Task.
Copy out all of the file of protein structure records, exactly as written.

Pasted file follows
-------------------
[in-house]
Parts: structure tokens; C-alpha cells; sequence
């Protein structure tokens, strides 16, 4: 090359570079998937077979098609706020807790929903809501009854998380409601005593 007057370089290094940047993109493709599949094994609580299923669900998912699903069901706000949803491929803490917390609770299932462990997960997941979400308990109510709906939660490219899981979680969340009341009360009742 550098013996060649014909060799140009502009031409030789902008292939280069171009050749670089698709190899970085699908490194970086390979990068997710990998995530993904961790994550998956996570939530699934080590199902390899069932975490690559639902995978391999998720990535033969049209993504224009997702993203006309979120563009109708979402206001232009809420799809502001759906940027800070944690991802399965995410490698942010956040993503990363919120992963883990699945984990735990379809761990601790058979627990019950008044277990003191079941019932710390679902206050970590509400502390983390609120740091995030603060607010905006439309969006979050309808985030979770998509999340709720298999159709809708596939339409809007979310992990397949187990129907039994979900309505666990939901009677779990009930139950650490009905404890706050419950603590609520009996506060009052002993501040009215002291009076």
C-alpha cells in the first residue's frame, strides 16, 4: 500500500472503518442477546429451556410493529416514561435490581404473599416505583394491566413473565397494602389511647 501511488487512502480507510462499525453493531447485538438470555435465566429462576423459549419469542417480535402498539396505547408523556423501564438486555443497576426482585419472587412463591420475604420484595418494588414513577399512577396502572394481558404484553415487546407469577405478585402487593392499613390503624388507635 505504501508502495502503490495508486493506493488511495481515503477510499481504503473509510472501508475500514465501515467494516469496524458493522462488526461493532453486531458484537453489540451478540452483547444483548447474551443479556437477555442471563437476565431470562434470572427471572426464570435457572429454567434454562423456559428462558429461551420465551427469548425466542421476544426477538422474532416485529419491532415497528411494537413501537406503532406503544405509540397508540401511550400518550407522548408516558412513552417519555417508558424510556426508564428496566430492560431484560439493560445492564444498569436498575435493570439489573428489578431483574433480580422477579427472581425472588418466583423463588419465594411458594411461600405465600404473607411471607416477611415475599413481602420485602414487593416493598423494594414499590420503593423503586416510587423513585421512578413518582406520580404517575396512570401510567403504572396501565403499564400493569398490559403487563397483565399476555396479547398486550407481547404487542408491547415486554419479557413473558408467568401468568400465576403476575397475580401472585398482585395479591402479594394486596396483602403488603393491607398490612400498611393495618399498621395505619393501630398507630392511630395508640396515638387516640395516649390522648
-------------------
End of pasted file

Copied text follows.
[in-house]
Parts: structure tokens; C-alpha cells; sequence
């Protein structure tokens, strides 16, 4: 090359570079998937077979098609706020807790929903809501009854998380409601005593 007057370089290094940047993109493709599949094994609580299923669900998912699903069901706000949803491929803490917390609770299932462990997960997941979400308990109510709906939660490219899981979680969340009341009360009742 550098013996060649014909060799140009502009031409030789902008292939280069171009050749670089698709190899970085699908490194970086390979990068997710990998995530993904961790994550998956996570939530699934080590199902390899069932975490690559639902995978391999998720990535033969049209993504224009997702993203006309979120563009109708979402206001232009809420799809502001759906940027800070944690991802399965995410490698942010956040993503990363919120992963883990699945984990735990379809761990601790058979627990019950008044277990003191079941019932710390679902206050970590509400502390983390609120740091995030603060607010905006439309969006979050309808985030979770998509999340709720298999159709809708596939339409809007979310992990397949187990129907039994979900309505666990939901009677779990009930139950650490009905404890706050419950603590609520009996506060009052002993501040009215002291009076």
C-alpha cells in the first residue's frame, strides 16, 4: 500500500472503518442477546429451556410493529416514561435490581404473599416505583394491566413473565397494602389511647 501511488487512502480507510462499525453493531447485538438470555435465566429462576423459549419469542417480535402498539396505547408523556423501564438486555443497576426482585419472587412463591420475604420484595418494588414513577399512577396502572394481558404484553415487546407469577405478585402487593392499613390503624388507635 505504501508502495502503490495508486493506493488511495481515503477510499481504503473509510472501508475500514465501515467494516469496524458493522462488526461493532453486531458484537453489540451478540452483547444483548447474551443479556437477555442471563437476565431470562434470572427471572426464570435457572429454567434454562423456559428462558429461551420465551427469548425466542421476544426477538422474532416485529419491532415497528411494537413501537406503532406503544405509540397508540401511550400518550407522548408516558412513552417519555417508558424510556426508564428496566430492560431484560439493560445492564444498569436498575435493570439489573428489578431483574433480580422477579427472581425472588418466583423463588419465594411458594411461600405465600404473607411471607416477611415475599413481602420485602414487593416493598423494594414499590420503593423503586416510587423513585421512578413518582406520580404517575396512570401510567403504572396501565403499564400493569398490559403487563397483565399476555396479547398486550407481547404487542408491547415486554419479557413473558408467568401468568400465576403476575397475580401472585398482585395479591402479594394486596396483602403488603393491607398490612400498611393495618399498621395505619393501630398507630392511630395508640396515638387516640395516649390522648